The three most common reasons for their confusion are the plant’s dead-looking appearance in winter, its failure to bloom in summer, and the reasoning that because it’s a shrub it needs to be pruned. But these popular woody plants can live long, floriferous lives without ever feeling the cold blade of a pair of Felcos. Hydrangeas, though, can handle pruning (which, if done at the wrong time, may be the cause for the lack of flowers), and sometimes you might want or need to cut them back a bit. For example, you may not like the look of the fading blooms or your shrub may be a bit too tall. Pruning hydrangeas can also improve a shrub’s vigor and increase the size of its flowers.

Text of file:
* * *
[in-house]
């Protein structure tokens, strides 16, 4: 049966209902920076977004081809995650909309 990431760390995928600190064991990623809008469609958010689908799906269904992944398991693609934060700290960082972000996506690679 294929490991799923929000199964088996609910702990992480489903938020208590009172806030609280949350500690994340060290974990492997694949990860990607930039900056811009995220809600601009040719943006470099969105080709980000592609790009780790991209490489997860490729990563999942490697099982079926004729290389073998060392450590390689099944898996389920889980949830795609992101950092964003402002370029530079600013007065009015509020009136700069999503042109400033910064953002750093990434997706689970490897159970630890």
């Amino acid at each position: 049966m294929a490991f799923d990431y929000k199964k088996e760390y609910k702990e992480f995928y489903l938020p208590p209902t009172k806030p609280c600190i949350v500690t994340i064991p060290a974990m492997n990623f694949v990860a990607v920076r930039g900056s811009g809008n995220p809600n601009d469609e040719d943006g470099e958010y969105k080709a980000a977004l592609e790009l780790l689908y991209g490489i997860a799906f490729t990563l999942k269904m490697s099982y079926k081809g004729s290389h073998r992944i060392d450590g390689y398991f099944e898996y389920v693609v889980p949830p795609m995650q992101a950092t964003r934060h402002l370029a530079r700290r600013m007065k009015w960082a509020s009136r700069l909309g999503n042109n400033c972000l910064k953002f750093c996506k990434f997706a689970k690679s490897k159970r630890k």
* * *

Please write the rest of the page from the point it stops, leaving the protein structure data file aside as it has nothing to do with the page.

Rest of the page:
Not all of these shrubs should be pruned at the same time. Those that bloom on old growth should only be pruned after flowering. Others bloom on new growth and should be pruned before they wake up in spring or as they are going dormant in fall.